May 2016

123 4567

Page Summary

Style Credit

Expand Cut Tags

No cut tags
Saturday, May 28th, 2016 19:08
This year for my birthday I got a fitbit! (It isn't my birthday yet but shhh.)

Currently my job is "write the dissertation" which translates to "sit in a chair seven hours a day." I was finding that not only was I stiff when I got up, I was actively limping and my hips especially were complaining. Plus, I have a hike planned in August that, post-baby, I am so not ready for. So I thought the fitbit would be a good way to get me in some good habits, and help me maintain what few good habits I already have.

I got the Alta, which is their newest/shiniest model. I chose this one over the Charge because, while the Charge will record floors climbed (which is good because I'm trying to choose the stairs over the elevator more), the Alta will buzz on your wrist once an hour if you haven't walked 250 steps.

250 steps is not a lot, less than five minutes' walking. But I've already found it makes a huge difference to my stiffness/soreness when I'm getting up every hour. Or at least I'm aware I should be getting up every hour. If I'm mid-scene I sometimes ignore it, which is fine.

Here is what I'm doing and what the fitbit is encouraging me to do:

- Take an extra walk in the evening if I haven't done 10 000 steps yet that day. Yesterday I went to the corner store to buy milk.
- Continue my habit of taking the stairs not the elevator, at least 10 floors a day since my office is on the 10th floor.
- Get up and stretch once an hour. Mostly.
- Climb & descend four flights of stairs during my stretch breaks - I climb up to the 14th floor (top of the building) and back to my office to get those 250 steps.
- The fitbit also tracks sleep so I am trying to get a good solid eight hours. Apparently I sleep very well; my fitbit rates my sleep at 96%. But I really need eight hours and preferably more, not like, seven and a half, SELF, jeez.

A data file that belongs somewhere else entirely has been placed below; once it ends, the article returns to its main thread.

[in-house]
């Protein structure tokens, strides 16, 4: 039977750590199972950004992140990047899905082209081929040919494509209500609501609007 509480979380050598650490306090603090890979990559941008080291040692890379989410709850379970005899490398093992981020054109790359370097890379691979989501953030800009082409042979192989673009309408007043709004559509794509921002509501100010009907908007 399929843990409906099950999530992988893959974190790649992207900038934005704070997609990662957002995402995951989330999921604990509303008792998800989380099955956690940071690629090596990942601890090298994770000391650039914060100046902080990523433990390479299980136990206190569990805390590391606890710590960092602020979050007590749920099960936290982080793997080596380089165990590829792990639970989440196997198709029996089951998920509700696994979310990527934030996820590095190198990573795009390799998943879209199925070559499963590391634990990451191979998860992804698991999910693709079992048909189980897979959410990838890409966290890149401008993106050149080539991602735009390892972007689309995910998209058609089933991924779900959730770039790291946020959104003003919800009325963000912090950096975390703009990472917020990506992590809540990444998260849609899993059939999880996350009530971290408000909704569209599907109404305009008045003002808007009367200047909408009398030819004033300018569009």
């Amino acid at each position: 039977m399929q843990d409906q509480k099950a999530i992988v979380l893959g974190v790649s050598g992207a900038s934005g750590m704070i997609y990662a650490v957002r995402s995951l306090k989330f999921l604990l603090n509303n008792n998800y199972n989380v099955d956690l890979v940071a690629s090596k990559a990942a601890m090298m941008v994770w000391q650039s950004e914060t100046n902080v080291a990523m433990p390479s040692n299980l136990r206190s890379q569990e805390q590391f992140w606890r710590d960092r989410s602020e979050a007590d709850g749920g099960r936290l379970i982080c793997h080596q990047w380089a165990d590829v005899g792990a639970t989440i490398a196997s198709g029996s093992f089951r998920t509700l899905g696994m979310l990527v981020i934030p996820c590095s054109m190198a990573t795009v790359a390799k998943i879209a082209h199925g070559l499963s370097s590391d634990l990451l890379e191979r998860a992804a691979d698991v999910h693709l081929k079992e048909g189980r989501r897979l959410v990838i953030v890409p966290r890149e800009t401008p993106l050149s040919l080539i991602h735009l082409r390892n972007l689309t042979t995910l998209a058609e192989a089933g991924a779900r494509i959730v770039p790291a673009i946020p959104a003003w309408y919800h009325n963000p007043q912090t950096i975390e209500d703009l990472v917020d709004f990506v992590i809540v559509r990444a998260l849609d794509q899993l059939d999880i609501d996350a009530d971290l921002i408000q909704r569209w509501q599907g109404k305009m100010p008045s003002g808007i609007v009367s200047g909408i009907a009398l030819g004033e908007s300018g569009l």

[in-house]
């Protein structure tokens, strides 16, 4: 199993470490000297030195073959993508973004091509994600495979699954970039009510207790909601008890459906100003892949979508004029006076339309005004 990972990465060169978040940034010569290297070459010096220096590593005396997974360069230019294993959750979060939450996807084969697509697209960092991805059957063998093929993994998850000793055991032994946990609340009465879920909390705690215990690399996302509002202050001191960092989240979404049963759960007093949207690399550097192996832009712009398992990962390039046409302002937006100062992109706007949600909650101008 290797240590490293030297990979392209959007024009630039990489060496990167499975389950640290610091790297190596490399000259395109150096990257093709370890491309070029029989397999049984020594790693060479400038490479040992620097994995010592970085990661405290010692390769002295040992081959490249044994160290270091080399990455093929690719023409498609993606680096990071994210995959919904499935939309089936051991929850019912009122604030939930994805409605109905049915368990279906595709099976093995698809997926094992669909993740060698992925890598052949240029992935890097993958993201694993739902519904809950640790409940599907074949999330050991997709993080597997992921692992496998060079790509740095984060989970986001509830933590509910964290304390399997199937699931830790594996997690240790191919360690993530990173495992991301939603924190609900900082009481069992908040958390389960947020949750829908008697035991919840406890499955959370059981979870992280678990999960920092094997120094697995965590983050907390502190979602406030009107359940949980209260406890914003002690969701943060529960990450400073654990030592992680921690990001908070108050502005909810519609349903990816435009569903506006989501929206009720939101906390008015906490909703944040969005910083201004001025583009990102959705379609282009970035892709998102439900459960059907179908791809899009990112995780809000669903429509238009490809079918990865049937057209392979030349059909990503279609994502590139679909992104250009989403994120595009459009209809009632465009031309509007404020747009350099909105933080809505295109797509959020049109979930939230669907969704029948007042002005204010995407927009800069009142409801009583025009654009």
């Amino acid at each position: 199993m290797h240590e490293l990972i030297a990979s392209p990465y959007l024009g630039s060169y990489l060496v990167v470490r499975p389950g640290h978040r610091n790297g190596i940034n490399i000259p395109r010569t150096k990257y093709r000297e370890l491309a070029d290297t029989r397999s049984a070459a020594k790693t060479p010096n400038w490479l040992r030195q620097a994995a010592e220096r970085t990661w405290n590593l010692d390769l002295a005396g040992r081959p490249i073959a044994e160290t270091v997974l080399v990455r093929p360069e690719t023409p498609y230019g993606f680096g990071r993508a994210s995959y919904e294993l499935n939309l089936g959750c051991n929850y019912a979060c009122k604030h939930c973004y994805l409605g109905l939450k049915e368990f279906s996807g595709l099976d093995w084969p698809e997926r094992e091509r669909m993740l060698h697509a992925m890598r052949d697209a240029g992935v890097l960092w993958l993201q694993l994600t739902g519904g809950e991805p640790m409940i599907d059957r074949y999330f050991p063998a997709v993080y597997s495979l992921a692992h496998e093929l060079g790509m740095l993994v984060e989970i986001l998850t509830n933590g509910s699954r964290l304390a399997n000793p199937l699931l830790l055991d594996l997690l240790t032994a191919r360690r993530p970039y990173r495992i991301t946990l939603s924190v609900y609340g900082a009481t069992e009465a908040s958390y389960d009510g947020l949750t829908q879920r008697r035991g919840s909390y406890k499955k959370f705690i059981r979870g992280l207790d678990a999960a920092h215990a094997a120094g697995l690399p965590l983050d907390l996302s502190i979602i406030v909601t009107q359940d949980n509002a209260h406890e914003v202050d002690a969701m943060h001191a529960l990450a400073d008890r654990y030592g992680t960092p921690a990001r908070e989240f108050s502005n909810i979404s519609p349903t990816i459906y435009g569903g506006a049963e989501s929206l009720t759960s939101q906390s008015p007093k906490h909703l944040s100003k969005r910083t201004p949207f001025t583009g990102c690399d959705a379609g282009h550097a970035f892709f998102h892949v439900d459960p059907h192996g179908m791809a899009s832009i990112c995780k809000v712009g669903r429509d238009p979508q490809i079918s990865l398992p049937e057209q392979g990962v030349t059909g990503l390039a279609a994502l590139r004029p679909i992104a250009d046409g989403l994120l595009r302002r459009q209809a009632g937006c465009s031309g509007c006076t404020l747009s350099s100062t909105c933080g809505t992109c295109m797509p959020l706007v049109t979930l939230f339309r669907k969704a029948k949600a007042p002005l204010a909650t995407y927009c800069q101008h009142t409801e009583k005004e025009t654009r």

Things I thought about using the fitbit for but that I probably won't commit to: weight/calorie talk )

Things the fitbit hasn't helped with: I really should do more exercise generally, and get to the gym. I know there's a class I like at my gym Tuesday nights, but it is so hard to get up and go to it. And I pay as a student for the university gym besides, and my swim bag is in my office, and I love to swim! But the fitbit has not managed to make me go do those things yet. I feel so behind on my dissertation and my RAship that I prioritize them, rather than gymming. I guess I should simply accept the fact that I'm perpetually behind, so an hour in the gym isn't going to make or break my academic career. Maybe this coming week I'll use my walking break to go to the gym with my gear bag, and see what happens.

Overall: fitbit good. Walking good! Exercise potentially also good, in the abstract.
Saturday, May 28th, 2016 23:15
The Entropy of Bones (2015; Ayize Jama-Everett) is terrible. It is abysmal. It is appalling. I am about 60% of the way through (and at this point am probably going to finish it, because that's about 80 pages left) and it is so bad on so many topics. I assume that The Liminal People, by the same author and in the same universe and apparently published first (so perhaps I should have read it first but Oh Well, Never Mind), is not any better.

Honestly largely irrelevant snark about the quality of the writing, presented mostly as a framing device. )

Which is all fine as far as it goes, like, whatever, I read a lot of pulpy speculative fiction, but then there are the fucking trigger warnings. And oh dear me are there a lot of them. (At some point I will try to usefully articulate the distinction I make between "content note" and "trigger warning", but that time is not now; just... bear in mind that I'm using the latter not the former.)

The overview. )

The detailed trigger warnings. )

Just... if you decide to read this, you might wanna be prepared going in.
Saturday, May 28th, 2016 09:33
Previously unread.

Another entry into "occult police procedural", London-based rather than various US states. Cornell has been writing for a long while, and according to the author's afterwords, this started as a TV series pitch for the BBC, never got accepted and eventually mutated into this, which mainly shares characters (and, one guesses, some concepts) with the original TV pitch.

We follow four of the Met's finest. Two of them are undercover operatives, one of them is an intelligence analyst. They start out with no interest in (or indeed specific knowledge of) the occult. This... changes.

All in all, a pretty good read. There are further books in the series. Not sure if I'll go for "sequel to this" or "sequel to previous book" first, though.
Friday, May 27th, 2016 23:24
1. Busy day at work, but I got stuff done and managed to come home only an hour or so late.